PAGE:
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I grew up in New Jersey on Monmouth Bay, near the Keyport docks, across from which the Twin Towers stood.

When the attacks happened, I was in Washington, D.C., attending college.

I’m mourning today. But, I’ll be flying.

I’ve had this web site in some form or another since 2000. Here is what I posted a week after the attacks in 2001. This was before I knew I wanted to write for a living, before I knew whom I would marry, before I knew, really, much of anything. I had freshly turned 20.

When I read my old post, I feel sort of tender about it. I detect a loss of innocence that was shared by a nation.

God Bless the U.S.A
By Andrea James

September 11, 2001 .

I don’t think I will ever forget it. I don’t think any American will.

So this is how the Greatest Generation felt when the U.S. was attacked in 1941.

So this is how women in the 60’s coped with sending their men off to battle.

So this is the freedom that people like my father fought for and risked their lives to protect.

I didn’t think I would ever have to understand these things.

Unfortunately, now I do.

I love this country with all my heart – I always have.

I love our ideals, our concept of freedom, I love how the poorest boy can grow up to be President.

In this country, one has a chance.

Every concept of the American dream, I also love.

But I never understood how lucky we really were to be able to have such dreams.

I have always respected our armed forces and those who act covertly every day in ways that we will never know.

And I always have read the news and felt sorrow for those who are not so fortunate to live a life such as I.

And I have also thanked God for allowing us to live without fear and terror…for allowing us to be able to pursue our lives without worrying about wars and conflict getting in the way of our personal goals.

But I never really understood completely until that otherwise sunny Tuesday.

Everybody has a story about that morning. Where they were. How they found out. What they were doing. Some stories are more dramatic, some are more tragic, each one is unique. But every story has the same feelings attached to it.

Feelings that cannot be expressed by the English language completely.

And as I sat there watching those two majestic towers fall live before my eyes, and as I sat there willing them not to fall, I realized that my life would never be the same.

My mind has now been awakened to the horrors that much of the world faces every day.

Since that Tuesday, I have calmed down. My anger and grief has subsided, and I am more proud of this country than ever.

We have always triumphed, and we will again.

With this new war, triumph does not equal atomic bombs, nor shameful surrender of our enemy.

It means simply that we will continue to lead the peaceful lives that we always have, free from fear and anxiety.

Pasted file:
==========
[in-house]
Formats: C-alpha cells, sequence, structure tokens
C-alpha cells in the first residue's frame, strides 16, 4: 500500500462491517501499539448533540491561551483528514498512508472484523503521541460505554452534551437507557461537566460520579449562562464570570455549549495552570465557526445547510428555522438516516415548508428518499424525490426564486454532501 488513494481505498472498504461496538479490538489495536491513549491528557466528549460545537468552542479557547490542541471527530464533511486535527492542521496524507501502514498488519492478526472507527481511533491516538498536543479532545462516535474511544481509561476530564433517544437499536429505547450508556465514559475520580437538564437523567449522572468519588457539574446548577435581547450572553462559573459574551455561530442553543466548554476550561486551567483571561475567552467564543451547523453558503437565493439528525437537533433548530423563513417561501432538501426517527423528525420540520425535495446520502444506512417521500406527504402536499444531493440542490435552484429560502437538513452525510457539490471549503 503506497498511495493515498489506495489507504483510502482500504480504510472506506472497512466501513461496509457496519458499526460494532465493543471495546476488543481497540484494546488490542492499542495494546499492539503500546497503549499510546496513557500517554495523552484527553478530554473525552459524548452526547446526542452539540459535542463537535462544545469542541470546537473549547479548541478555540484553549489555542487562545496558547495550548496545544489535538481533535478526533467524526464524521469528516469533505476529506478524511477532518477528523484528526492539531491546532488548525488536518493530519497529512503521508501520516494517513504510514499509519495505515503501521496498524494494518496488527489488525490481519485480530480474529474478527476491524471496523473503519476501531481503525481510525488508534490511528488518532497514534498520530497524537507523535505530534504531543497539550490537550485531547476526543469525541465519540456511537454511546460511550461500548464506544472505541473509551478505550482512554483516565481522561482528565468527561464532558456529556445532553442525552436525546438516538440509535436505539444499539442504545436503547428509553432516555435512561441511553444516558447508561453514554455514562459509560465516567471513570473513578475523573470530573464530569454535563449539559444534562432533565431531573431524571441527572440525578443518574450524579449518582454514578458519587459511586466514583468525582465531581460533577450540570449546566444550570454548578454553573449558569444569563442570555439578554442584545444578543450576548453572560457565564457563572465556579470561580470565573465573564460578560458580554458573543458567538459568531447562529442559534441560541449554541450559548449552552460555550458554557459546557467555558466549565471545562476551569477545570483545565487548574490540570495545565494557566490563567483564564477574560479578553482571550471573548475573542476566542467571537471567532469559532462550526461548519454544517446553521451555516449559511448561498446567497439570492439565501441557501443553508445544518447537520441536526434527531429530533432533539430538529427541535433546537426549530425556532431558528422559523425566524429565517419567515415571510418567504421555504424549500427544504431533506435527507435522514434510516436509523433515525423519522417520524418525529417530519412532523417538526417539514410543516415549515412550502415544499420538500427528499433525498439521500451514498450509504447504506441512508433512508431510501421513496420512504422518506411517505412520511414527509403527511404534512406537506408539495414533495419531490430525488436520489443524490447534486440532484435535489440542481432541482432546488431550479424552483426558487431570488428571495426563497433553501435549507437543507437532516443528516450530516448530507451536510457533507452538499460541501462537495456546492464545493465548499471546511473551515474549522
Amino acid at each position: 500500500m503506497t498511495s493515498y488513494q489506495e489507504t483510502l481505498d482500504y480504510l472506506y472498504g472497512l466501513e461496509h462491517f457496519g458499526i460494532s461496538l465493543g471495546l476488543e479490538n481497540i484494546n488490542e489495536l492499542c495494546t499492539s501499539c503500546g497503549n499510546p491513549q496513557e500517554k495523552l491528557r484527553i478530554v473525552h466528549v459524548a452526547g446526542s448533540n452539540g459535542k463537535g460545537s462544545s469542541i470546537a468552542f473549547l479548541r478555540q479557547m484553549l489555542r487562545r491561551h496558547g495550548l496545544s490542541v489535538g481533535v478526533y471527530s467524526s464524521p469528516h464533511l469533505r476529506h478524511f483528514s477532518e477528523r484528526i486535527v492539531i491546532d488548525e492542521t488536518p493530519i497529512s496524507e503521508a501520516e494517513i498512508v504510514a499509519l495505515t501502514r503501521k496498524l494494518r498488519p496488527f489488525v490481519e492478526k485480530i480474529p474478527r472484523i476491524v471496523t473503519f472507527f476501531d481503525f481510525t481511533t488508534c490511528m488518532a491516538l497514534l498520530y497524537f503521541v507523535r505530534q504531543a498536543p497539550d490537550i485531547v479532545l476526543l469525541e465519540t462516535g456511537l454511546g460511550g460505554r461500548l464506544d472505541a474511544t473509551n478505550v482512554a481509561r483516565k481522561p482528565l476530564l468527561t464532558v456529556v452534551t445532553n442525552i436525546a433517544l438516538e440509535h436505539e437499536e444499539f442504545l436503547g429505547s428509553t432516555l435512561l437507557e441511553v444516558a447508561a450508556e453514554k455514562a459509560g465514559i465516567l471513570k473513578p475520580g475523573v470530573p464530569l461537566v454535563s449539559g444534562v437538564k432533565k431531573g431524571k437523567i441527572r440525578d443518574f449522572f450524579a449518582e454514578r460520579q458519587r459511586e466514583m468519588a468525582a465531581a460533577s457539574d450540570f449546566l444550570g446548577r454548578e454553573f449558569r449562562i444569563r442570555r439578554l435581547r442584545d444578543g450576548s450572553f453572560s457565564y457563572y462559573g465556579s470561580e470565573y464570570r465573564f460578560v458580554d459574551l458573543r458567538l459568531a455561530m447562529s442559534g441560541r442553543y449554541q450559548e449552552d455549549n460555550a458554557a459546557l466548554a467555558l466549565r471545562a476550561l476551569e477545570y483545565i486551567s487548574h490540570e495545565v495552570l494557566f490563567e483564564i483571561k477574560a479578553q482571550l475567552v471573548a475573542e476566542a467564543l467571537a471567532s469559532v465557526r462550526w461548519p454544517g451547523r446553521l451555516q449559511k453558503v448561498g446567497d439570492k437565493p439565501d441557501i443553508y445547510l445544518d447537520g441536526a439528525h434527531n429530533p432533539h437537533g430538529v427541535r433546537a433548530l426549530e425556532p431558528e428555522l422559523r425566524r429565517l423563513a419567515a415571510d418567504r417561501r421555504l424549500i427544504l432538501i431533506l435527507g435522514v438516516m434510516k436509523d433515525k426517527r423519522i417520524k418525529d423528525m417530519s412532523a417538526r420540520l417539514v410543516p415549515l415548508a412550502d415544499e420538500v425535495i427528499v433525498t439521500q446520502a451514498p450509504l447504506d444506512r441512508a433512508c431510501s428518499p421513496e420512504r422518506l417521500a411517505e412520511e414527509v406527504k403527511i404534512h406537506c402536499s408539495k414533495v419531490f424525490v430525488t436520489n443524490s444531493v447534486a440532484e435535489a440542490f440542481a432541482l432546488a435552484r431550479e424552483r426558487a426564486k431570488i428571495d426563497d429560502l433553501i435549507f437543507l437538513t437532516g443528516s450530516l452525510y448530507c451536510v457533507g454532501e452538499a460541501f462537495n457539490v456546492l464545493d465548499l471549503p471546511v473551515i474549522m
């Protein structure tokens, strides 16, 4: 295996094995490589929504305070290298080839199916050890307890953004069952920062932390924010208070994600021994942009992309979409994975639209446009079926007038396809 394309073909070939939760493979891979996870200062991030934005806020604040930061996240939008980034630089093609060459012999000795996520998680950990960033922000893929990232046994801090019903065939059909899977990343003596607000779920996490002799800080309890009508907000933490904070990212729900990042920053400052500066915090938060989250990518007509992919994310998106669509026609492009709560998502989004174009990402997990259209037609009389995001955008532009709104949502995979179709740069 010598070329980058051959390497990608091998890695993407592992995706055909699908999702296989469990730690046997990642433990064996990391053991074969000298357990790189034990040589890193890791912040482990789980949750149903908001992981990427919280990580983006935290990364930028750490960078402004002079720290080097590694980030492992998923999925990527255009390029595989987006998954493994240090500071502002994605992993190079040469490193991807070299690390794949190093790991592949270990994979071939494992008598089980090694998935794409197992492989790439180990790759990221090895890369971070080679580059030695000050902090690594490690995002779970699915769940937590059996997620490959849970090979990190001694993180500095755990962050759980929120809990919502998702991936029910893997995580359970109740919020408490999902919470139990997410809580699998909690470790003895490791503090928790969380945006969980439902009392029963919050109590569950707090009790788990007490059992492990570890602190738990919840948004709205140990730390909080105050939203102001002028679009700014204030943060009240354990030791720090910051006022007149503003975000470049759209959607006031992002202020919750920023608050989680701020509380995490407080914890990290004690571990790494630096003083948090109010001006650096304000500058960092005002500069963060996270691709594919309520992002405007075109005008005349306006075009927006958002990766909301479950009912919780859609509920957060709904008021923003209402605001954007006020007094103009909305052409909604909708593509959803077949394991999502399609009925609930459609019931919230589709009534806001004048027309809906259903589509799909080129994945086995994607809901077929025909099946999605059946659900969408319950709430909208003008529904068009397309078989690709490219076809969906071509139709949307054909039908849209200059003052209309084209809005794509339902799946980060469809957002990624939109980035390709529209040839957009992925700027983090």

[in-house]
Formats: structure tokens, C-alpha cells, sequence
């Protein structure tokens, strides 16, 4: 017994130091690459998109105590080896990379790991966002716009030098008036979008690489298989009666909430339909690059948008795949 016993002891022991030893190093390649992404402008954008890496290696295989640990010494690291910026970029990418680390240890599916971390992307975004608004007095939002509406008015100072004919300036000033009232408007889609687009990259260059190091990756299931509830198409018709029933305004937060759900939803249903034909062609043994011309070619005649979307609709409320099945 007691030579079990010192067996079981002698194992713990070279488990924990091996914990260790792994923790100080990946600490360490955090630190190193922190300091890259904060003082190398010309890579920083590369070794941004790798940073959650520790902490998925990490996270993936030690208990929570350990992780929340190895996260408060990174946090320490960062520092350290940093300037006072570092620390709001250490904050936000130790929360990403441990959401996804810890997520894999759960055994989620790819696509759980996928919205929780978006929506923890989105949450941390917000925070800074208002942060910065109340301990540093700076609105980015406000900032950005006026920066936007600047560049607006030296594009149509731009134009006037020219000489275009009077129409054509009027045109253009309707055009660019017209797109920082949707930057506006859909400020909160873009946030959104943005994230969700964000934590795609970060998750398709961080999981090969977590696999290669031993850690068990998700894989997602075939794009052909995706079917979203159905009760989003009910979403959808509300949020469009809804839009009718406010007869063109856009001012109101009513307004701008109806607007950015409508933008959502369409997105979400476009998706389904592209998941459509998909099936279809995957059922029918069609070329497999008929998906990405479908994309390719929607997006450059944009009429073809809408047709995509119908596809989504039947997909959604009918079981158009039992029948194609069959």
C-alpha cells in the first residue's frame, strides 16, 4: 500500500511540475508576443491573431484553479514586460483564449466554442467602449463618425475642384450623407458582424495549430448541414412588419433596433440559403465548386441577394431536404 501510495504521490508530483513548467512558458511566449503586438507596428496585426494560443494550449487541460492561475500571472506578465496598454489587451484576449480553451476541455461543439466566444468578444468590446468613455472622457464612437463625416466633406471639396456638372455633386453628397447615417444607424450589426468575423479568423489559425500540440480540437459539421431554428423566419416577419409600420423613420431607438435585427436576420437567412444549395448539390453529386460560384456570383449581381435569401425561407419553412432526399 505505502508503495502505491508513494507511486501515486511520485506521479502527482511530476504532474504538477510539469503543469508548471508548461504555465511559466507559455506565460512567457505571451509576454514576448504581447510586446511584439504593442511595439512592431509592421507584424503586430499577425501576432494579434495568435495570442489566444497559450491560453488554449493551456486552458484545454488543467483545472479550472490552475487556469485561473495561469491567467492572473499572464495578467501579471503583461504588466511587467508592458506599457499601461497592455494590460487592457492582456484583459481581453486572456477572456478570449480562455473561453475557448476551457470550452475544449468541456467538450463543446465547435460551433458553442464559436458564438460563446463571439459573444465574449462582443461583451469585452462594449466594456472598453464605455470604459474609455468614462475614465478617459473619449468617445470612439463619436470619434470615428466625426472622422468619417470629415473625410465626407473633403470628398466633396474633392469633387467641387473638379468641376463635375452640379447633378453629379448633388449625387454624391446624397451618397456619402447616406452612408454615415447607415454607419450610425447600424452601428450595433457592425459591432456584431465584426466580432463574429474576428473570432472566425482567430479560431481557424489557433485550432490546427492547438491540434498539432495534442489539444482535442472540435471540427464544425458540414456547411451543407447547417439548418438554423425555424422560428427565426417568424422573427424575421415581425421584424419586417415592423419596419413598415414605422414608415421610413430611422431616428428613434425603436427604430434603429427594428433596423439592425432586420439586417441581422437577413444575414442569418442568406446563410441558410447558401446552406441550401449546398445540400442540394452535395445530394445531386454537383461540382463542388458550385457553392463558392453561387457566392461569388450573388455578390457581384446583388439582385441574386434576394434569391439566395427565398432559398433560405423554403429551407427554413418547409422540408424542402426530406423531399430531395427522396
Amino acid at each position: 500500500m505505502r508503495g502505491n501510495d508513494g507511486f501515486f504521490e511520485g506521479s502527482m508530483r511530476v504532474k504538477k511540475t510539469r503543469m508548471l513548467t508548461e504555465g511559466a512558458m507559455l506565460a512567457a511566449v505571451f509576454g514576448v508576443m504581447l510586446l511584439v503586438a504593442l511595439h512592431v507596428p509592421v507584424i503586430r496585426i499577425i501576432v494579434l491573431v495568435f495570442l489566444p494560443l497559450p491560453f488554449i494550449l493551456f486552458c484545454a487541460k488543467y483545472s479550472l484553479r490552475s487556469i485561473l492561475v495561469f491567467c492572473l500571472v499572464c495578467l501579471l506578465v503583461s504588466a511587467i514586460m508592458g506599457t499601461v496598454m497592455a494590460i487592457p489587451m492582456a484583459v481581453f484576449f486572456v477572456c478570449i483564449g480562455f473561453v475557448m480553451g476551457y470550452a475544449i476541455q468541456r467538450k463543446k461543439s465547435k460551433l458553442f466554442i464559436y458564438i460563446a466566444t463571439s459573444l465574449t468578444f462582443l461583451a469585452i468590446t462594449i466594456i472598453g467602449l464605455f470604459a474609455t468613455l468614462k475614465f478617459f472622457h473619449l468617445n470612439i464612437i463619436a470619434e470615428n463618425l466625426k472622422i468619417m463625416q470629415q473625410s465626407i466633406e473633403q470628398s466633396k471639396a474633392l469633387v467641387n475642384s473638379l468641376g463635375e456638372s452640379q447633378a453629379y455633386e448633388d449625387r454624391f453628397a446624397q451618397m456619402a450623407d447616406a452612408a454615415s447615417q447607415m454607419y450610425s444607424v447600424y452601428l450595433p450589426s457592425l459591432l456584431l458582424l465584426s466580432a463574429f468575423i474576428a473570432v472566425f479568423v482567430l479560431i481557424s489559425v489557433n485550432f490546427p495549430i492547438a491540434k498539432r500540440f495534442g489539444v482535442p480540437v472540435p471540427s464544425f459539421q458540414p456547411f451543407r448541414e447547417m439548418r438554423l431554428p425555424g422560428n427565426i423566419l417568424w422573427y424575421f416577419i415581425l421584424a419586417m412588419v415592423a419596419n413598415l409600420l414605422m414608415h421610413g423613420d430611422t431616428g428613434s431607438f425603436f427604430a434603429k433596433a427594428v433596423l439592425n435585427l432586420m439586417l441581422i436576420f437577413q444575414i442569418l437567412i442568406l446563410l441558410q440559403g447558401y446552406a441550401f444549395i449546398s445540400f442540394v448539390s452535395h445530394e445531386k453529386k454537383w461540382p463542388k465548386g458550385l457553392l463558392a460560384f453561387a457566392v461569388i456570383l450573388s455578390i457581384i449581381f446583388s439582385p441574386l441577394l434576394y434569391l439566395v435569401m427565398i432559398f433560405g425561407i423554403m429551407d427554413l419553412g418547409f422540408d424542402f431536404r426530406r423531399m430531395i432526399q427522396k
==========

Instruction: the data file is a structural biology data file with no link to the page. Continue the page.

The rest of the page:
Wave your flags high, and wave them proud, for our spirit will never die.

God Bless America

The day after the attacks, an impromptu candle-light vigil sprung up on Capitol Hill.

About 2,000 people showed up.  We sat around the circular reflecting pool in front of the Capitol, gleaming white against a clear night sky.

People filed in quietly and solemnly, carrying American flags.

We sat in silence and prayer. Imagine 2,000 people and silence.

Soon, a small choir began to sing patriotic songs, and the rest of us chimed in.
But the songs were not loud and boisterious.  People sang in whispers.

Songs such as America the Beautiful, God Bless America, This Land is Your Land, My Country Tis of Thee, Amazing Grace, This Little Light of Mine, You’re A Grand Old Flag, Glory Halleluja and The Star Spangled Banner.

After singing The Star Spangled Banner for the first time, one man shouted “God Bless America!”

Soon other started to follow one at a time, until the air was filled with solemn shouts of “God Bless America.”  And then finally, some cheers broke the night air.

My heart swelled with pride at the resolve and support I felt there.

The vigil ended with one final singing of our Anthem and then the playing of taps by someone on a bugle.

We were allowed to shake the hands and honor some of the firemen who were helping at the  Pentagon.  A long line formed to thank these men. I didn’t know how to express my appreciation in words, but I tried anyway.

Here are two photos I took with a film camera:

Some links:

  1. The entire air-traffic control script from Sept. 11, 2001. Includes audio. (Rutgers Law Review. Link.)
  2. Never-before seen photos and commentary from war photographer James Nachtwey. (Time. Link.)
  3. Profile of Lt. Marc Sasseville, an Air National Guard officer who scrambled a jet to defend the capital. (Wall Street Journal. Link.)
  4. Profile of Lt. Heather “Lucky” Penney, also an F-16 pilot who flew with Sasseville and was ready to give her life to divert a hijacked plane. (Washington Post. Link.)
  5. “We’ll never get over it. Nor should we.” (Peggy Noonan, columnist for the Wall Street Journal. Link.)
  6. A day that stands alone. (New York Times. Link.)
  7. Paul Simon sings ‘The Sound of Silence’ at the memorial ceremony in New York. (NPR (audio). Link. YouTube (video). Link.)
  8. How September 11 unfolded. A connection of CNN clips. (CNN. Link.)